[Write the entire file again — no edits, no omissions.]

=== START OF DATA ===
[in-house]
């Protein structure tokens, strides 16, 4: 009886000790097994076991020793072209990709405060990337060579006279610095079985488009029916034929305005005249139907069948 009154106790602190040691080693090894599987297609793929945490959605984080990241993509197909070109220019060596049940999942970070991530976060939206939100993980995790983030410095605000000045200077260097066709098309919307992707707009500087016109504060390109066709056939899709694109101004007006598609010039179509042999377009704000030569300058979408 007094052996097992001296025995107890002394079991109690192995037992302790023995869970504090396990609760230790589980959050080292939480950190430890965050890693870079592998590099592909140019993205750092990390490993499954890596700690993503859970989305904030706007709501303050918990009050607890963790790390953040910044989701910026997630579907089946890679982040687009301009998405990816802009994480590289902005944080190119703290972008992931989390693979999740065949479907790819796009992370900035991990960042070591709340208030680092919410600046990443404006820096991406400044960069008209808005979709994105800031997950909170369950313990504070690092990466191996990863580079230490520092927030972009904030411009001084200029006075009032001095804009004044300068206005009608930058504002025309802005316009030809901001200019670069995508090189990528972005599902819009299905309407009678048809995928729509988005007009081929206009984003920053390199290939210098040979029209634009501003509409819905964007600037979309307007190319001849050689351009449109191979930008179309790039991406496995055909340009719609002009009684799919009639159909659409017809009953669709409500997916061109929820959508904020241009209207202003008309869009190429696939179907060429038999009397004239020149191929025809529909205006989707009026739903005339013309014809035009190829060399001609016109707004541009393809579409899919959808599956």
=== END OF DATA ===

[in-house]
């Protein structure tokens, strides 16, 4: 009886000790097994076991020793072209990709405060990337060579006279610095079985488009029916034929305005005249139907069948 009154106790602190040691080693090894599987297609793929945490959605984080990241993509197909070109220019060596049940999942970070991530976060939206939100993980995790983030410095605000000045200077260097066709098309919307992707707009500087016109504060390109066709056939899709694109101004007006598609010039179509042999377009704000030569300058979408 007094052996097992001296025995107890002394079991109690192995037992302790023995869970504090396990609760230790589980959050080292939480950190430890965050890693870079592998590099592909140019993205750092990390490993499954890596700690993503859970989305904030706007709501303050918990009050607890963790790390953040910044989701910026997630579907089946890679982040687009301009998405990816802009994480590289902005944080190119703290972008992931989390693979999740065949479907790819796009992370900035991990960042070591709340208030680092919410600046990443404006820096991406400044960069008209808005979709994105800031997950909170369950313990504070690092990466191996990863580079230490520092927030972009904030411009001084200029006075009032001095804009004044300068206005009608930058504002025309802005316009030809901001200019670069995508090189990528972005599902819009299905309407009678048809995928729509988005007009081929206009984003920053390199290939210098040979029209634009501003509409819905964007600037979309307007190319001849050689351009449109191979930008179309790039991406496995055909340009719609002009009684799919009639159909659409017809009953669709409500997916061109929820959508904020241009209207202003008309869009190429696939179907060429038999009397004239020149191929025809529909205006989707009026739903005339013309014809035009190829060399001609016109707004541009393809579409899919959808599956």